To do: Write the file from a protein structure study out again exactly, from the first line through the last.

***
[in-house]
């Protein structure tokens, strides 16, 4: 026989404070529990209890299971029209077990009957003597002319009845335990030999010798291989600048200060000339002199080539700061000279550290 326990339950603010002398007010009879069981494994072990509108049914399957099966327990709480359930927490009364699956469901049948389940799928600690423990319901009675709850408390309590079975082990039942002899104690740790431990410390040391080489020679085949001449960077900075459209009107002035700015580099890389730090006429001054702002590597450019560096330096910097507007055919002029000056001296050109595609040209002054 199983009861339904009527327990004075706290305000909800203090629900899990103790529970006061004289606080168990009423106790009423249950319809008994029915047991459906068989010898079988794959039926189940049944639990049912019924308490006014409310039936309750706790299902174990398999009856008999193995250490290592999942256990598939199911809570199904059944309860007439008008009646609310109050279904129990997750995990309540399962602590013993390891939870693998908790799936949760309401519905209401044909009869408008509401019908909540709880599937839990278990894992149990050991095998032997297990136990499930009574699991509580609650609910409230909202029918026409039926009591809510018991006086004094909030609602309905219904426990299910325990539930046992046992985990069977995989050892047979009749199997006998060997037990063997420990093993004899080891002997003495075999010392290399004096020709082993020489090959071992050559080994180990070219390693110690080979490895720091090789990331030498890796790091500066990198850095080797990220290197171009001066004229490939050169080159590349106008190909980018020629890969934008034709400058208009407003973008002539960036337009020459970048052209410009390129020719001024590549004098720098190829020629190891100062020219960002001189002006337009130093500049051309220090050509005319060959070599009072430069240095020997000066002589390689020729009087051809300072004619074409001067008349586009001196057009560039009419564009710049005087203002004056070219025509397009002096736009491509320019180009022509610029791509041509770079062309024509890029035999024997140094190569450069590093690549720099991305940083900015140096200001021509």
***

[in-house]
């Protein structure tokens, strides 16, 4: 026989404070529990209890299971029209077990009957003597002319009845335990030999010798291989600048200060000339002199080539700061000279550290 326990339950603010002398007010009879069981494994072990509108049914399957099966327990709480359930927490009364699956469901049948389940799928600690423990319901009675709850408390309590079975082990039942002899104690740790431990410390040391080489020679085949001449960077900075459209009107002035700015580099890389730090006429001054702002590597450019560096330096910097507007055919002029000056001296050109595609040209002054 199983009861339904009527327990004075706290305000909800203090629900899990103790529970006061004289606080168990009423106790009423249950319809008994029915047991459906068989010898079988794959039926189940049944639990049912019924308490006014409310039936309750706790299902174990398999009856008999193995250490290592999942256990598939199911809570199904059944309860007439008008009646609310109050279904129990997750995990309540399962602590013993390891939870693998908790799936949760309401519905209401044909009869408008509401019908909540709880599937839990278990894992149990050991095998032997297990136990499930009574699991509580609650609910409230909202029918026409039926009591809510018991006086004094909030609602309905219904426990299910325990539930046992046992985990069977995989050892047979009749199997006998060997037990063997420990093993004899080891002997003495075999010392290399004096020709082993020489090959071992050559080994180990070219390693110690080979490895720091090789990331030498890796790091500066990198850095080797990220290197171009001066004229490939050169080159590349106008190909980018020629890969934008034709400058208009407003973008002539960036337009020459970048052209410009390129020719001024590549004098720098190829020629190891100062020219960002001189002006337009130093500049051309220090050509005319060959070599009072430069240095020997000066002589390689020729009087051809300072004619074409001067008349586009001196057009560039009419564009710049005087203002004056070219025509397009002096736009491509320019180009022509610029791509041509770079062309024509890029035999024997140094190569450069590093690549720099991305940083900015140096200001021509």